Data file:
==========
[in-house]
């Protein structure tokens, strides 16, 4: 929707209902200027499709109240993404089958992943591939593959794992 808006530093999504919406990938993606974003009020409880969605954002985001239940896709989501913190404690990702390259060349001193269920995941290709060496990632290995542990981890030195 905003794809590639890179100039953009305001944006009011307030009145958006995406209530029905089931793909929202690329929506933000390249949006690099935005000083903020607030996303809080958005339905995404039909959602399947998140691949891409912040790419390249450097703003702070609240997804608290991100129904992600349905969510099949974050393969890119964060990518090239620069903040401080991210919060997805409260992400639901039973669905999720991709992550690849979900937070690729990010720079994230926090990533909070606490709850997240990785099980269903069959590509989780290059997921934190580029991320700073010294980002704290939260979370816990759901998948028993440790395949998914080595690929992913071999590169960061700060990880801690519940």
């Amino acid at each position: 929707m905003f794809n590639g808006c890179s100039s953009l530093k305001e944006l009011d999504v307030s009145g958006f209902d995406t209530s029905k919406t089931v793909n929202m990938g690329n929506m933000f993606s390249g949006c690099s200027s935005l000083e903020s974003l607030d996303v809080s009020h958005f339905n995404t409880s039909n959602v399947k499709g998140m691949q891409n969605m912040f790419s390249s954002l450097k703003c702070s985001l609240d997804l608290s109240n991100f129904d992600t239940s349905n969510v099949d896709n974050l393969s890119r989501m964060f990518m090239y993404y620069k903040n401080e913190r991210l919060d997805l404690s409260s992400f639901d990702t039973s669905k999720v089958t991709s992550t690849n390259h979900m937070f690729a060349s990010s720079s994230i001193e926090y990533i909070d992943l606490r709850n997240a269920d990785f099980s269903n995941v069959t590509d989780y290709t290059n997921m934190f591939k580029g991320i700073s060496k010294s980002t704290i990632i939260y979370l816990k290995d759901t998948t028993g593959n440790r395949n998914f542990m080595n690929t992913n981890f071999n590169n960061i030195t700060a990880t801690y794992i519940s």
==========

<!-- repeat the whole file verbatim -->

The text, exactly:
[in-house]
């Protein structure tokens, strides 16, 4: 929707209902200027499709109240993404089958992943591939593959794992 808006530093999504919406990938993606974003009020409880969605954002985001239940896709989501913190404690990702390259060349001193269920995941290709060496990632290995542990981890030195 905003794809590639890179100039953009305001944006009011307030009145958006995406209530029905089931793909929202690329929506933000390249949006690099935005000083903020607030996303809080958005339905995404039909959602399947998140691949891409912040790419390249450097703003702070609240997804608290991100129904992600349905969510099949974050393969890119964060990518090239620069903040401080991210919060997805409260992400639901039973669905999720991709992550690849979900937070690729990010720079994230926090990533909070606490709850997240990785099980269903069959590509989780290059997921934190580029991320700073010294980002704290939260979370816990759901998948028993440790395949998914080595690929992913071999590169960061700060990880801690519940």
């Amino acid at each position: 929707m905003f794809n590639g808006c890179s100039s953009l530093k305001e944006l009011d999504v307030s009145g958006f209902d995406t209530s029905k919406t089931v793909n929202m990938g690329n929506m933000f993606s390249g949006c690099s200027s935005l000083e903020s974003l607030d996303v809080s009020h958005f339905n995404t409880s039909n959602v399947k499709g998140m691949q891409n969605m912040f790419s390249s954002l450097k703003c702070s985001l609240d997804l608290s109240n991100f129904d992600t239940s349905n969510v099949d896709n974050l393969s890119r989501m964060f990518m090239y993404y620069k903040n401080e913190r991210l919060d997805l404690s409260s992400f639901d990702t039973s669905k999720v089958t991709s992550t690849n390259h979900m937070f690729a060349s990010s720079s994230i001193e926090y990533i909070d992943l606490r709850n997240a269920d990785f099980s269903n995941v069959t590509d989780y290709t290059n997921m934190f591939k580029g991320i700073s060496k010294s980002t704290i990632i939260y979370l816990k290995d759901t998948t028993g593959n440790r395949n998914f542990m080595n690929t992913n981890f071999n590169n960061i030195t700060a990880t801690y794992i519940s």